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Like his predecessors, Xi Jinping has coined political terms to display visionary leadership. The evolution of these phrases provides a window into how political concepts are formed within the Party and how they are tested among the Public.

“One is a point, two is a line, three is plane, four will do all fine!” raps a young man while a cartoon hand counts along. A cartoon girl with black hair and a red dress appears in the spotlight. “What are these four?“ she asks.

The Chinese answer to Kanye West or Jay Z they are not. The awkward-sounding rap song is official China’s attempt to spread President Xi Jinping’s theory of the “four comprehensives” (四个全面). “One is just a point, two can form a line, three become a plane, four will do all fine!”, goes the Chorus.

Communicating political concepts with more or less catchy phrases has long been a part of China’s political culture. For a Chinese leader, enshrining his core phrase in the party constitution means securing his political heritage.

Xi Jinping aligns with this trend, but compared to his predecessors, he seems to put even more effort into shaping and re-shaping the content of his concepts and political slogans and to communicate them to the public. This relates to his wider effort to strengthen ideological control in the wake of growing economic difficulties as well as cynicism and dissent among political elites and society.

These concepts should not mainly be seen as Xi’s personally-endorsed propaganda. As part of the policy process, they have three core functions:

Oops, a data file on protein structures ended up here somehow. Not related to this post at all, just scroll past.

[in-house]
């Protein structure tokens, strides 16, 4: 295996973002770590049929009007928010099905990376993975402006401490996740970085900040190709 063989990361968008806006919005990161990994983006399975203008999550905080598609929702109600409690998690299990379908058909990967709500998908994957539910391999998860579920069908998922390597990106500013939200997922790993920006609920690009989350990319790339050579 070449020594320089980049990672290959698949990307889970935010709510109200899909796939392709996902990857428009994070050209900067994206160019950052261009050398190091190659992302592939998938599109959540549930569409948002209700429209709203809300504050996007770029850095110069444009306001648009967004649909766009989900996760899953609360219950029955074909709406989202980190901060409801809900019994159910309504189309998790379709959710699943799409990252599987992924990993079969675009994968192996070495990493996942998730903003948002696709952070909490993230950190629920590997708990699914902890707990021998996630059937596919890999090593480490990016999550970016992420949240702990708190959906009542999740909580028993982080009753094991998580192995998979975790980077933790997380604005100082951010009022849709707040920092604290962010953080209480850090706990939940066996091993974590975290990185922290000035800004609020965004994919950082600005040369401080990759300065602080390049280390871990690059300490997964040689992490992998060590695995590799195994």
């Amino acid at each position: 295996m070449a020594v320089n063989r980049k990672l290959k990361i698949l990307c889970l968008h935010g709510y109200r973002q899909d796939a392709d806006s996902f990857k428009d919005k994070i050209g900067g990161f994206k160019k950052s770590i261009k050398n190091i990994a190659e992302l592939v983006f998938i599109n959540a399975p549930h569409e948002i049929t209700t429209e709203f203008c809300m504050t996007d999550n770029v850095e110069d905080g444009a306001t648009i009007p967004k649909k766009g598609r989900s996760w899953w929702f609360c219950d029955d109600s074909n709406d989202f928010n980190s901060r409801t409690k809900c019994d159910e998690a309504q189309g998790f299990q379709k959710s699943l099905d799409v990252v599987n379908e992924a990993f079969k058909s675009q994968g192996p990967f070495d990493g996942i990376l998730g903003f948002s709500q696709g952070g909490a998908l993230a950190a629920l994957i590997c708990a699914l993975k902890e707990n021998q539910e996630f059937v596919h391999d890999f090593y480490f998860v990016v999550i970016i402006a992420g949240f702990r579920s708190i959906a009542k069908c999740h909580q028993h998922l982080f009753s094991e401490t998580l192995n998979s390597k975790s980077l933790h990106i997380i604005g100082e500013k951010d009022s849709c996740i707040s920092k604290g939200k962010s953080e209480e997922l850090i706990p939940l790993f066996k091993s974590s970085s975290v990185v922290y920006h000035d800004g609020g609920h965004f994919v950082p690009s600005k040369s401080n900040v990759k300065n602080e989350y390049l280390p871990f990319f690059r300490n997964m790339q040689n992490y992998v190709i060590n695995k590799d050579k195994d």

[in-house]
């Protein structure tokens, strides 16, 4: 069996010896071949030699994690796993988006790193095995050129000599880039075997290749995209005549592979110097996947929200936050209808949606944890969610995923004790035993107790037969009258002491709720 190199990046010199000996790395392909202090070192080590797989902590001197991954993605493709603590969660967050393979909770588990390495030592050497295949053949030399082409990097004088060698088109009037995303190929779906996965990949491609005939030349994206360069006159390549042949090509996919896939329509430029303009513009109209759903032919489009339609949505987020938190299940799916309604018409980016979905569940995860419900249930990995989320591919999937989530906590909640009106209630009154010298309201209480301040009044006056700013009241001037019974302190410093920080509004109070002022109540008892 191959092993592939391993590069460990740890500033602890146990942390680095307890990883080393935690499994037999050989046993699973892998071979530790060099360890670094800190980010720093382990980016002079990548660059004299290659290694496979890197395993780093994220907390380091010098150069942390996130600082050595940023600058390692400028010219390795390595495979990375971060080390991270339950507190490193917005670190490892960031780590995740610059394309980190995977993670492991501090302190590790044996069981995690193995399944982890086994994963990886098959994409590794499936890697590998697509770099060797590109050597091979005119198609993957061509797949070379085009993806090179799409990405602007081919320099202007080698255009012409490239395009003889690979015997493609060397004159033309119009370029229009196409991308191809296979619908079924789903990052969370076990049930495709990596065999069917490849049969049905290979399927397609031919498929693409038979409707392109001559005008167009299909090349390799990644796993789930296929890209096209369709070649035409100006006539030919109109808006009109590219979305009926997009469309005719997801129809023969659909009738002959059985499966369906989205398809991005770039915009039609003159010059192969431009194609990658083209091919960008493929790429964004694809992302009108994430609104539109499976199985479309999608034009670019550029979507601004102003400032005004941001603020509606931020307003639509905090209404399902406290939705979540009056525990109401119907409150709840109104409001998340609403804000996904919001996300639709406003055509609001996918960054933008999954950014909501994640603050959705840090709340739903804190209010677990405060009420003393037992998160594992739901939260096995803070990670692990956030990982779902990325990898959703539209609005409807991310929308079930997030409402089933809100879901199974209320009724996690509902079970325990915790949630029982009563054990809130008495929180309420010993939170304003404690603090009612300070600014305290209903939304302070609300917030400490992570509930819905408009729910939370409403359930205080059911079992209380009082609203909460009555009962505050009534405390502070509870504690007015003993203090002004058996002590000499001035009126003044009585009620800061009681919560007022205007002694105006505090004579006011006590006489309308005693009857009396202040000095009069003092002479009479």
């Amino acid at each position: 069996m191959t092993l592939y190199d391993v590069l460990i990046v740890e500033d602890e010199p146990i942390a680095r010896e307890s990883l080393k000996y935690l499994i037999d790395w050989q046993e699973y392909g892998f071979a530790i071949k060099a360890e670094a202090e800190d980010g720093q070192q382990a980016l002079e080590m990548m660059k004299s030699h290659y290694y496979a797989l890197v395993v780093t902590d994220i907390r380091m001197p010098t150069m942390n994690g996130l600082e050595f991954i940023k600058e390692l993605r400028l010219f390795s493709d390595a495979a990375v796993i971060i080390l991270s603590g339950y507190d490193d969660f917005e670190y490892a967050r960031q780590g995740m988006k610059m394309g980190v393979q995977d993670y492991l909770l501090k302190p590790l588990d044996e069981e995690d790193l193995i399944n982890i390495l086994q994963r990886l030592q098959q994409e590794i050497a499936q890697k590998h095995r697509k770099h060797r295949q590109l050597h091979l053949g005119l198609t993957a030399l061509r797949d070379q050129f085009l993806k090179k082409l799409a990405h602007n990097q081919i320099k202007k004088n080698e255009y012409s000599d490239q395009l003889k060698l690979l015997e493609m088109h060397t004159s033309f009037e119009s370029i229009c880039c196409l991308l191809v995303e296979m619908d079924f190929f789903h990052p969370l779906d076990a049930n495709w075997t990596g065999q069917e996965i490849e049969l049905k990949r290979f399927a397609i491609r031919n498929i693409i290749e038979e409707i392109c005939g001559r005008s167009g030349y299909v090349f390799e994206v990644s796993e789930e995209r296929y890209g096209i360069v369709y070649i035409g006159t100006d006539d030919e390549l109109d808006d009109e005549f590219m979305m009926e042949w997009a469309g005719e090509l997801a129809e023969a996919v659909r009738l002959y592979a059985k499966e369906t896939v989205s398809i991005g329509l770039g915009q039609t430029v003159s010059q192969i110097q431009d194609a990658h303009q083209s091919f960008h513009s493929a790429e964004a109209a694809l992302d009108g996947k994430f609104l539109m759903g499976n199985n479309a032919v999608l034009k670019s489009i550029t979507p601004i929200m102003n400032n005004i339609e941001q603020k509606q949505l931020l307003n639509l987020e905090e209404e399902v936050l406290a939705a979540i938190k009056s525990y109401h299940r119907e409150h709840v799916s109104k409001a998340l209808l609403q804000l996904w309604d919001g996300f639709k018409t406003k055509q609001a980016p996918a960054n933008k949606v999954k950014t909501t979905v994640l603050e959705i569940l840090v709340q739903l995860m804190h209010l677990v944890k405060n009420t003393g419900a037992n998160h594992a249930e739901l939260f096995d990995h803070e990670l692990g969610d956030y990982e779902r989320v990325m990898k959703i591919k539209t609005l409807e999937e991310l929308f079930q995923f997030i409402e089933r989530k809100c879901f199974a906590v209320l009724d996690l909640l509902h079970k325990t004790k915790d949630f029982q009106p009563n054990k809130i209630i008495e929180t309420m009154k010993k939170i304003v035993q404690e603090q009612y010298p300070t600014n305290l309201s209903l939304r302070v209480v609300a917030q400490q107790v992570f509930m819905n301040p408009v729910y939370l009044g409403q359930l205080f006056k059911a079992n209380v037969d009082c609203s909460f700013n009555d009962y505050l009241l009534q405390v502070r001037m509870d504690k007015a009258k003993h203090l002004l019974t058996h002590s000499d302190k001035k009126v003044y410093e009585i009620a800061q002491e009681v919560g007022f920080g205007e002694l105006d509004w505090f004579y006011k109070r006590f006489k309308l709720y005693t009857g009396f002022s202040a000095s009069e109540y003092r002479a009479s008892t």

1. A framework to negotiate different (ideological) viewpoints among the leadership and occasionally with the public
  2. Building blocs for Xi’s quest to create a Chinese alternative to “Western values”
  3. A basis for China’s claim for being respected as leading global power

China’s dream is not the American dream

Xi Jinping introduced the “China dream” (中国梦) as one of his core political phrases right after he became the General Secretary of the CCP in November 2012. Although the wording and related ideas are not totally new, Xi propagated the “China dream” as his central vision and goal of his leadership.

Despite his strong emphasis on the term, Xi did not seem sure how to define the “China dream” – or which definition would be acceptable within the elite. In the beginning of 2013, the Chinese Academy of Social Science and the Ministry of Education issued a list of research projects related to the “China dream”. Two months later, at the concluding session of the annual National People’s Congress, Xi explained that the “China dream” was not based on “Western” ideas, but on a “Chinese way”, a “Chinese spirit” and “Chinese powers” – the so-called “three musts” (三个必须).

The China dream was also characterised with the terms “strong and wealthy country, national revitalization, happiness of the people” – emphasising its collective and nationalistic nature and setting it apart from the “American dream,” which is commonly associated with individual happiness, material well-being and a Western lifestyle. Interestingly, while “Chinese dream” and “China dream” were initially used in official English translations, the “China dream” version has recently become the dominant one. 

The official “China dream” PR took an interesting and important turn in autumn 2014: While the term had previously been linked to cultural concepts and Confucian traditions, the emphasis of the definition now shifted to Marxism. The ideological re-interpretation of the term suggests the influence of orthodox leftists inside the CCP.